There are differences between Intel/AMD SATA controllers and the affordable addon PCI/PCIe controllers.

If you decided to use the cheap + nasty 2 port PCIe controllers you'd need 6 of them to get to 12 SATA ports, which is as much as good motherboard.

To get soemthing that isnt cheap and nasty is going to be $100+ even for 4 ports, and more like $250-300 if you want a decent hardware RAID controller. Going to 8 ports will increase costs a lot.

You could also have problems with fitting the HDDs into some of the bays, cabling issues, heat isues, etc..

Its best to just get the storage space you need with some extra for your projected needs for the next 1-2 years. Getting any more storage space than that means you are paying more $$$ for no result.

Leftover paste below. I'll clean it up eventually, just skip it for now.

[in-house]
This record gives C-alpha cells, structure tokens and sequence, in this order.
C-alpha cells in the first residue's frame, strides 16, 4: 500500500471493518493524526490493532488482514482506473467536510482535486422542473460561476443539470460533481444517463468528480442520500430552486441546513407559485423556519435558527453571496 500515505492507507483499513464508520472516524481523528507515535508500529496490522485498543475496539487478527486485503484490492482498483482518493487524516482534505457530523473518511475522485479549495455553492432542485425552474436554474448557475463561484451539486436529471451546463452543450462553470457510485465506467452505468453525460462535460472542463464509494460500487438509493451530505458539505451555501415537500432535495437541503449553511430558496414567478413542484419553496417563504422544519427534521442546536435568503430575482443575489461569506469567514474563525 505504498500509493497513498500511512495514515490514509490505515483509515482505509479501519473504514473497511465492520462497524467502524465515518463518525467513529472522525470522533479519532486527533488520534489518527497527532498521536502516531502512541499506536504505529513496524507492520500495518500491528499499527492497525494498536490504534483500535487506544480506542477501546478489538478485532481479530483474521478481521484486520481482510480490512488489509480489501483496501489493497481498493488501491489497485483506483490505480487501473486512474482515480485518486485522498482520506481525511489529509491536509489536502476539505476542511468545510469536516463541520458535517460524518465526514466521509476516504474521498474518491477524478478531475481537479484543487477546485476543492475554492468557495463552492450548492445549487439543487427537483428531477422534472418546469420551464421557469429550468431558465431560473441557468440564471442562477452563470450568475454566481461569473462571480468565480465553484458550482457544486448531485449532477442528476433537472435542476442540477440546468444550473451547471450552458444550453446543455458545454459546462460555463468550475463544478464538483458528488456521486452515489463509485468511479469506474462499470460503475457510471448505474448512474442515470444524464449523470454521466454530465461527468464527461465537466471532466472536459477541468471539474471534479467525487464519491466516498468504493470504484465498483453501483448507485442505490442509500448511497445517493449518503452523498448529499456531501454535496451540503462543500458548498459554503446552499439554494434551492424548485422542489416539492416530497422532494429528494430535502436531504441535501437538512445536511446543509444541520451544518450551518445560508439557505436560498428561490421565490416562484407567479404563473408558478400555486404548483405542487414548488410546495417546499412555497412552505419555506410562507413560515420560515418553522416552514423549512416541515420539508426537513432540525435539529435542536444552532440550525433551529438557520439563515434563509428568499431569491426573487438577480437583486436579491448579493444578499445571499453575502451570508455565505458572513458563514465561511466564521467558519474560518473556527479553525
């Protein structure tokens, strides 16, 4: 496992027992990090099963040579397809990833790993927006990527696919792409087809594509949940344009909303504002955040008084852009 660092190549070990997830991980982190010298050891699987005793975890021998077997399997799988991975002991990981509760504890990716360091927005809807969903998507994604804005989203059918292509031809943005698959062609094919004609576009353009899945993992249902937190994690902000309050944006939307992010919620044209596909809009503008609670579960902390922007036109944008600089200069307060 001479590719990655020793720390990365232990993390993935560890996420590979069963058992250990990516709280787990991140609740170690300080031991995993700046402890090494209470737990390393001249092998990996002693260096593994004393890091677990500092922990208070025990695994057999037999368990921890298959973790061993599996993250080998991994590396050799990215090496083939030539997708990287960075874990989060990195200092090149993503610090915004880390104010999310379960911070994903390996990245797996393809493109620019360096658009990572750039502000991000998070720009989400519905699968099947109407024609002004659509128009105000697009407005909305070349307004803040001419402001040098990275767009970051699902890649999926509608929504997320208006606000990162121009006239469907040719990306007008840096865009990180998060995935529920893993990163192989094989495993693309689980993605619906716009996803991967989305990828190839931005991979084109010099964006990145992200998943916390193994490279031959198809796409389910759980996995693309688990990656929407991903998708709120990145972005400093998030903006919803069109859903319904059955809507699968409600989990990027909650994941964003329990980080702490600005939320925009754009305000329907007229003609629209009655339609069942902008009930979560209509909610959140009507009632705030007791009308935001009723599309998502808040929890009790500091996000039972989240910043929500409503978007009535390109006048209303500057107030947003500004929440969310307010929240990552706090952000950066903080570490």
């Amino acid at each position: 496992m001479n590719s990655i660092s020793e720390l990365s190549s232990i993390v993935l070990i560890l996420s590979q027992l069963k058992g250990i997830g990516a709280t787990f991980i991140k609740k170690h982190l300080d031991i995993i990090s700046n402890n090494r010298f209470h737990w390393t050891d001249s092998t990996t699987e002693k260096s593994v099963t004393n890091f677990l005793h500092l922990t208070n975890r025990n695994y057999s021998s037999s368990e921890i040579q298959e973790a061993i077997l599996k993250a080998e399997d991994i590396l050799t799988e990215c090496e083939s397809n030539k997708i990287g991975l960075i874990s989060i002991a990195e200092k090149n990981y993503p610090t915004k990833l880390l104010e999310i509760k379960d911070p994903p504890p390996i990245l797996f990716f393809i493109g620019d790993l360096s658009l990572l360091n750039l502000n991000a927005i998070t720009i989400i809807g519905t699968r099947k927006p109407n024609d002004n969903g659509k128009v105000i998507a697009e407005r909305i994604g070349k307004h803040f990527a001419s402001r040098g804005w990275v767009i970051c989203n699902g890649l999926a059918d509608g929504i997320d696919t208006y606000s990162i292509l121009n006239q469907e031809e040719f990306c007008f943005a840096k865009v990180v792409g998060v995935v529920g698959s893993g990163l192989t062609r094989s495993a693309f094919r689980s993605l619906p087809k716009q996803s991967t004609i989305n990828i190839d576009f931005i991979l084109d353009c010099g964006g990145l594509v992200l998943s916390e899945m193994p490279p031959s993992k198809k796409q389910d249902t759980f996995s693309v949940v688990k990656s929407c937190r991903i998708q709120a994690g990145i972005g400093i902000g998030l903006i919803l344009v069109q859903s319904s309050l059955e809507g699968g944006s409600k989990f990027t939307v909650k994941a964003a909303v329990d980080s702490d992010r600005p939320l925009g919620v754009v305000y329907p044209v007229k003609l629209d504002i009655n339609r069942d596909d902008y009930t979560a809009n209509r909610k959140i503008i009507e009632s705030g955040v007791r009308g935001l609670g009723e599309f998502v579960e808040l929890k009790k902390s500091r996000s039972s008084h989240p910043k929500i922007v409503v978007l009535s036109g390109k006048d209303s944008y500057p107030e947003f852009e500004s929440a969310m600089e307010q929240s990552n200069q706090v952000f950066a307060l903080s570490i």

Many boards include 4-8 SATA ports, so at worst I'd have to add 2-4 2-port cards or 1-2 4-port cards. I understand that many boards have a second lesser chipset on them though. As for hardware RAID, absolutely not...that brings in a single point of failure and the necessity to replace the RAID card with an exact copy. As I had mentioned this was the whole problem with the NAS drive I have now. When you say a cheap and nasty board, does it not have the throughput, is it just ugly, what makes it nasty? I'm not talking about a 3Ware RAID Card. Software RAID is all I'm doing here, though there is some question which kind of software RAID and whether or not to do LVM. But why would getting a couple run of the mill SATA cards not do the job? Whats the downside?

Quote:
Are you getting this rackmount just because of the number of drive bays? You could get something with almost as many drive bays and better 120mm fan mounts for 1/3 the cash-